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I’m being pressured by a very non-technical program manager to work with another team to “integrate” our current ASP.NET application set into a non-existent SharePoint 2007 solution. The main problem I have with this is that this SharePoint solution has been sold to leadership by a smooth talking faux-developer. By this, I mean that this guy truly believes that he’s a software developer, but in reality his development career has consisted of scripts for servers, not actual OO-development, but I digress.


I’ve spoken to a handful of developers who have developed for SharePoint and have a few close friends who have had this “privilege”; none of these people described a good development experience to me. Am I being bias? Perhaps, but I’ve got nothing else to go on. So, this is a call out to my technical colleagues out there in the blogosphere. Please, give me input, positive or negative, about your experiences with SharePoint development.


I need this information so I can either get off of my soap box and buy in to the SharePoint idea, or gain more ammunition to fight off this potential disaster.

Posted on Monday, May 4, 2009 10:25 PM .NET | Back to top

Comments on this post: To Sharepoint or not to Sharepoint

# re: To Sharepoint or not to Sharepoint
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glenn- remember the mess we called Sharepoint at NW3C - the free version... clear as mud.
Have fun with that!
Left by Tim on May 05, 2009 7:04 AM

# re: To Sharepoint or not to Sharepoint
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In a nut shell buy into the idea.

In a worst case senario you can take just about any application and stick it in your own folder in the /layouts - you might have some issues with links and a few other things but for the most part it's not as bad as you might think.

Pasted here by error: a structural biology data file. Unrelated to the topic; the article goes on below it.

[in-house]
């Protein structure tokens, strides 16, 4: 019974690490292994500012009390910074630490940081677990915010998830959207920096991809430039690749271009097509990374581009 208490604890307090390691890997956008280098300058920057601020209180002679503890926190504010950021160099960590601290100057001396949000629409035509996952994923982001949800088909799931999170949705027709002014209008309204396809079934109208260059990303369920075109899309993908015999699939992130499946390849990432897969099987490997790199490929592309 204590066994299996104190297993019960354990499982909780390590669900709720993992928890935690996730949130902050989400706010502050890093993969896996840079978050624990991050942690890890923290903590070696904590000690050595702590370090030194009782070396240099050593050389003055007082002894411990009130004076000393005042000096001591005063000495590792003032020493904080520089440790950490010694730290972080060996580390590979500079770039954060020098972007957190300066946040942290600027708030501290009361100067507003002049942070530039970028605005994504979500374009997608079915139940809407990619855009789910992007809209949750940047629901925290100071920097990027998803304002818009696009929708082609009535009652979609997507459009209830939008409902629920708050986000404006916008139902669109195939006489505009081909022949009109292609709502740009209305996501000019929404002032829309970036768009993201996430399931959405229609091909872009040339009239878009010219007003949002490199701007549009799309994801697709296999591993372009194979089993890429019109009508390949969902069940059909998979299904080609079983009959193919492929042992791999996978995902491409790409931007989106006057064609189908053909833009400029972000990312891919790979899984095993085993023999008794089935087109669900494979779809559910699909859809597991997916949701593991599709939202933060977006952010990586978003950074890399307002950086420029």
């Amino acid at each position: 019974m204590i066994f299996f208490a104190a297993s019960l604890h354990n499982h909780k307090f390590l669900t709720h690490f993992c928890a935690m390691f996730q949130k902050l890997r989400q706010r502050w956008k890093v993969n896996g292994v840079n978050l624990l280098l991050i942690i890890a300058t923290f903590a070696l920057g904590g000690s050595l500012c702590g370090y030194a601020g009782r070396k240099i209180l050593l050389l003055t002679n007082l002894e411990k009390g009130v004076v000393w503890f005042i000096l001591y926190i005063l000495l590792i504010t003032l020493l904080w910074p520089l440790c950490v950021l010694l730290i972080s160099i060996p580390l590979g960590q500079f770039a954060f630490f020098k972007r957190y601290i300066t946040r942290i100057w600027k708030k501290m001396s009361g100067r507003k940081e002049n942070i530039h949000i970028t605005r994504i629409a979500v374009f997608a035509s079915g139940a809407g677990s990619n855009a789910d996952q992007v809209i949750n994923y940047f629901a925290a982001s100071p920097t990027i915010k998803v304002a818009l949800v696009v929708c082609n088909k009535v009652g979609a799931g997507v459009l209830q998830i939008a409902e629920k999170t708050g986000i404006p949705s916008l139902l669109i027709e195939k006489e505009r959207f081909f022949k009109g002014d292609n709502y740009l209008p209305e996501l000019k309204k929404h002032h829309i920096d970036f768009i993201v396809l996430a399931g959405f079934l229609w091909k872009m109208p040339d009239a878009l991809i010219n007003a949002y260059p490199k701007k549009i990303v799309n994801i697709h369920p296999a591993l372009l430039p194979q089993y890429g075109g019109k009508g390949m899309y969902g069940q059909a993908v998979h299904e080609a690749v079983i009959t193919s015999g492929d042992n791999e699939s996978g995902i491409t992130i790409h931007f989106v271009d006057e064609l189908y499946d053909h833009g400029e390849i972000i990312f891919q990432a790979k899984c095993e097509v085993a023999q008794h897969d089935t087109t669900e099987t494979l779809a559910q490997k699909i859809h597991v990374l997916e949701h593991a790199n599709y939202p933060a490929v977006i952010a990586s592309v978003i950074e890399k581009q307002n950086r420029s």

On the upside, lets say you do start to buy into the idea. Start leveraging SharePoint as a platform. Then you get a lot:
You get things that are built in, think of it as software infrustructure - like users, and libraries and lists, pages, features, all kinds of wonderful good stuff that you don't have to write any code around.
Features - An already proven deployment senario. So now you can just cencentrate on your functionality and not have to worry about how you're going to push it out.
Libraries and lists - all this CRUD is done and users are just off and running, you can access this data or port it, but you didn't have to mess around with them while they don't know what they to build.
Workflow - Same as above.
all the richness of - plus a whole lot more, so now you are more of a component developer instead of an application developer - the app defv is now a BA or someone is some department iwth a specific problem.
There's only 8 lines in this window but I could go on and on. On the down side? yeah sure there's a few things. Even around the topics I've just mentioned, but I think what happens is that you get down the road much further much quite to discover problems that are more mature than if you have to build everyhting yourself.
One other note, if you build an application yourself, people are still going to have to learn it weather it's SharePoint or some application you wrote. Chances are pretty good that you'll come across a lot more people that have used SharePoint and understand it's various user interface assest and functionality.

Left by Stacy Draper on May 11, 2009 3:49 PM

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